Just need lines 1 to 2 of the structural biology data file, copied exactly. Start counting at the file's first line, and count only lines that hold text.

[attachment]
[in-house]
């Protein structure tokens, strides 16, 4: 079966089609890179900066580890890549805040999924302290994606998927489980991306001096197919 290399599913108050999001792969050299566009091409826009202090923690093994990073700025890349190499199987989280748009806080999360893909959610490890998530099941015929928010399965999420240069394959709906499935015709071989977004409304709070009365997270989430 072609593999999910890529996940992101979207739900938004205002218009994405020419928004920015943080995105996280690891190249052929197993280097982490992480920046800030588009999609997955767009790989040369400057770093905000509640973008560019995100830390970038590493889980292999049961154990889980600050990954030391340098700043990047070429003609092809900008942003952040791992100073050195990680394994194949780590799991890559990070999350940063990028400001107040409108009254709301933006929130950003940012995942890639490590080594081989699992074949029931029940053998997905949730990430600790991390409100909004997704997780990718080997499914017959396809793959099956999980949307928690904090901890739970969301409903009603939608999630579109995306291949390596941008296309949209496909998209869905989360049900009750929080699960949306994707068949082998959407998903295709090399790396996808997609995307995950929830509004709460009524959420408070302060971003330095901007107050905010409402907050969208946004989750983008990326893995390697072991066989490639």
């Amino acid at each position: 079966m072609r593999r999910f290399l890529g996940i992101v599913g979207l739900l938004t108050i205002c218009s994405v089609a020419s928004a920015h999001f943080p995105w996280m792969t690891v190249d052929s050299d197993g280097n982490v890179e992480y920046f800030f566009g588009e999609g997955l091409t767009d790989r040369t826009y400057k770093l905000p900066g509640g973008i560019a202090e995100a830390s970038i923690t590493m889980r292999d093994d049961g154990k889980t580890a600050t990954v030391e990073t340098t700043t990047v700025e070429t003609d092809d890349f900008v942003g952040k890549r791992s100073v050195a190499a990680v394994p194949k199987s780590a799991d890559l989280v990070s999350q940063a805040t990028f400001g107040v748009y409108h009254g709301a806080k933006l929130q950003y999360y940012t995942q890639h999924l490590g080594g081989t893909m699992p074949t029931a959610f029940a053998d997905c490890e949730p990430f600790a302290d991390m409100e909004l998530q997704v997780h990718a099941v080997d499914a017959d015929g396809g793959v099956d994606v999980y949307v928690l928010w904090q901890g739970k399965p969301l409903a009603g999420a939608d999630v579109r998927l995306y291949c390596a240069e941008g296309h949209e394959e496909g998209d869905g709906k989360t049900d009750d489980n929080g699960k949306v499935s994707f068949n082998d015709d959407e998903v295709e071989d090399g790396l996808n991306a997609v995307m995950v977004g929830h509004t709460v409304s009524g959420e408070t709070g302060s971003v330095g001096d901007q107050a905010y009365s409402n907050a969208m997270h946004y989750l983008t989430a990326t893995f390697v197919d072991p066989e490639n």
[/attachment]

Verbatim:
[in-house]
């Protein structure tokens, strides 16, 4: 079966089609890179900066580890890549805040999924302290994606998927489980991306001096197919 290399599913108050999001792969050299566009091409826009202090923690093994990073700025890349190499199987989280748009806080999360893909959610490890998530099941015929928010399965999420240069394959709906499935015709071989977004409304709070009365997270989430 072609593999999910890529996940992101979207739900938004205002218009994405020419928004920015943080995105996280690891190249052929197993280097982490992480920046800030588009999609997955767009790989040369400057770093905000509640973008560019995100830390970038590493889980292999049961154990889980600050990954030391340098700043990047070429003609092809900008942003952040791992100073050195990680394994194949780590799991890559990070999350940063990028400001107040409108009254709301933006929130950003940012995942890639490590080594081989699992074949029931029940053998997905949730990430600790991390409100909004997704997780990718080997499914017959396809793959099956999980949307928690904090901890739970969301409903009603939608999630579109995306291949390596941008296309949209496909998209869905989360049900009750929080699960949306994707068949082998959407998903295709090399790396996808997609995307995950929830509004709460009524959420408070302060971003330095901007107050905010409402907050969208946004989750983008990326893995390697072991066989490639």